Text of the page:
To varying degrees, everyone has experienced hardship in this life. And in contrast with prosperity preachers of our time, trusting in the Lord Jesus does not remove hardship from us. It might even, in fact, add hardship to us for the glory of God. So, when the Christian life is hard, how do we deal with it? Paul gives us a good example:
16 So we do not lose heart. Though our outer self is wasting away, our inner self is being renewed day by day.
17 For this light momentary affliction is preparing for us an eternal weight of glory beyond all comparison,
18 as we look not to the things that are seen but to the things that are unseen. For the things that are seen are transient, but the things that are unseen are eternal. – 2 Corinthians 4:16-18
First of all, what kind of light momentary affliction is Paul talking about here? Specifically, here’s what he is facing:
8 We are afflicted in every way, but not crushed; perplexed, but not driven to despair;
9 persecuted, but not forsaken; struck down, but not destroyed;
10 always carrying in the body the death of Jesus, so that the life of Jesus may also be manifested in our bodies.
11 For we who live are always being given over to death for Jesus’ sake, so that the life of Jesus also may be manifested in our mortal flesh.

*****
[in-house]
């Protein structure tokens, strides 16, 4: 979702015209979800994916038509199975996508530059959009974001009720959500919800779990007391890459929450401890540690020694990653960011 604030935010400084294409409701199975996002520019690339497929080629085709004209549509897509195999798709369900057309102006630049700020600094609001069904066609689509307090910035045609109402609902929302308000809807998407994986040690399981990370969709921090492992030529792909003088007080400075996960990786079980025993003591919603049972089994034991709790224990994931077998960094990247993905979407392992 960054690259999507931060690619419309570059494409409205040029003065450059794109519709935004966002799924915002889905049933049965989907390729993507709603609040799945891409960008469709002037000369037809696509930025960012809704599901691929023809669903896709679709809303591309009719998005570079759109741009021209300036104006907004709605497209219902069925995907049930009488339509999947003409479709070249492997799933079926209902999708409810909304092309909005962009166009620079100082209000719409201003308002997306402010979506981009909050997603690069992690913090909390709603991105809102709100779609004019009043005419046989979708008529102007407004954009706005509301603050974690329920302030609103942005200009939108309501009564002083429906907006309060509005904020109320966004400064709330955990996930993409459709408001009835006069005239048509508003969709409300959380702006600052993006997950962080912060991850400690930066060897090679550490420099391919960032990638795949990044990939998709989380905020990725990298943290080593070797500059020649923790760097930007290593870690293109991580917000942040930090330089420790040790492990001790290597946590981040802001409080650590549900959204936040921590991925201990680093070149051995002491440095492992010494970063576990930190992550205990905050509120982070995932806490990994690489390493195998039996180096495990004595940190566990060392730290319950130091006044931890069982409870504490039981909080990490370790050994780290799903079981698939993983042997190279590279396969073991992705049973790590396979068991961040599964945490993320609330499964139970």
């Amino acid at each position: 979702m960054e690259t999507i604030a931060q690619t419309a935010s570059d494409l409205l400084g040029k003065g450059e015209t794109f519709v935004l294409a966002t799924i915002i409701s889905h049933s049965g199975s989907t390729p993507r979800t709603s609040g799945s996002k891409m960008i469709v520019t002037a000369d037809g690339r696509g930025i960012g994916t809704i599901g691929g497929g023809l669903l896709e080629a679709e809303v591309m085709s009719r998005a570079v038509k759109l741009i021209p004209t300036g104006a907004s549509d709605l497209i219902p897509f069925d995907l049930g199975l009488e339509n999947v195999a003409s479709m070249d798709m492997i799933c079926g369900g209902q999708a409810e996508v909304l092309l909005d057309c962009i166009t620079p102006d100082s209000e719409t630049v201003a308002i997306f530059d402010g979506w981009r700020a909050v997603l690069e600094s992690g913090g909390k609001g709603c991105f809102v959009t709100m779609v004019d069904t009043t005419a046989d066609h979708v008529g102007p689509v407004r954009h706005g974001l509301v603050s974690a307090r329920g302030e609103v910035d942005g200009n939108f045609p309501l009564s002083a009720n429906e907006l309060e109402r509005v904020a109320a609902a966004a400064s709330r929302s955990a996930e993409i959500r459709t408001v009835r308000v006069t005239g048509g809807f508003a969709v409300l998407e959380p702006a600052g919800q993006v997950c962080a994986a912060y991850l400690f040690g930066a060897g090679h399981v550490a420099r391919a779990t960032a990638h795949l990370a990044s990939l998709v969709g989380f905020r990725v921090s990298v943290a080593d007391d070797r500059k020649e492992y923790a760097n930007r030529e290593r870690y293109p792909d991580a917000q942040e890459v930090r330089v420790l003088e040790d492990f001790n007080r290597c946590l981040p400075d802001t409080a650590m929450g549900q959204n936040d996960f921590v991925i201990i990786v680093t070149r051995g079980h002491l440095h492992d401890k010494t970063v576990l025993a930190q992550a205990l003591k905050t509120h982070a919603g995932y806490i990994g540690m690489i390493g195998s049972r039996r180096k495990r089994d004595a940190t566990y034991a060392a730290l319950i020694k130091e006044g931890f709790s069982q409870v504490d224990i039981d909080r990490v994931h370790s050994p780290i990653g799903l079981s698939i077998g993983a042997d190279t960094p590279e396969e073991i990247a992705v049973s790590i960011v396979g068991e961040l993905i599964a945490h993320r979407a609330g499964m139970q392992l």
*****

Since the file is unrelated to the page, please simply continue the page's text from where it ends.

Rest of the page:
12 So death is at work in us, but life in you. – 2 Corinthians 4:8-12
He is facing so much hardship for the sake of the gospel that he goes so far as to say that the Corinthians have life working in them, but he has death working in him. And if you’ve read the book of Acts and other places in the New Testament, you’ve seen how this has played out in Paul’s life: stonings, shipwrecks, snakebite, etc.
Yet he refers to his afflictions as light and momentary. The reason why he can do so is because he compares it to something exponentially greater: an eternal weight of glory beyond all comparison. When he compares his very real hardships to what he will experience with Christ for all eternity, suddenly, they seem very light and momentary. It’s like comparing the size of the earth to the sun: what feels like a big planet suddenly appears minuscule and irrelevant.
So, how does Paul keep this mindset? How does he not lose heart? He looks not to the things that are seen but to the things that are unseen. In other words, he doesn’t focus too much on this world that is wasting away. He focuses on what’s to come. And that drives him forward in the midst of trial.
There’s an axiom out there that derides spiritual people: “Too heavenly minded to be any earthly good.” But the truly heavenly-minded person will be the most earthly good, because they are energized to persevere and obey the Lord even in the midst of trial. There is probably no one besides the Lord who has suffered as much for the gospel as Paul has, and there is probably no one besides the Lord who is more heavenly minded than Paul was.
By the way, this hope is only for those who trust in Jesus for salvation. If you would also look forward to this eternal weight of glory, you must first turn from your sin and give your life to Him. Then, you can look forward to that which we look forward.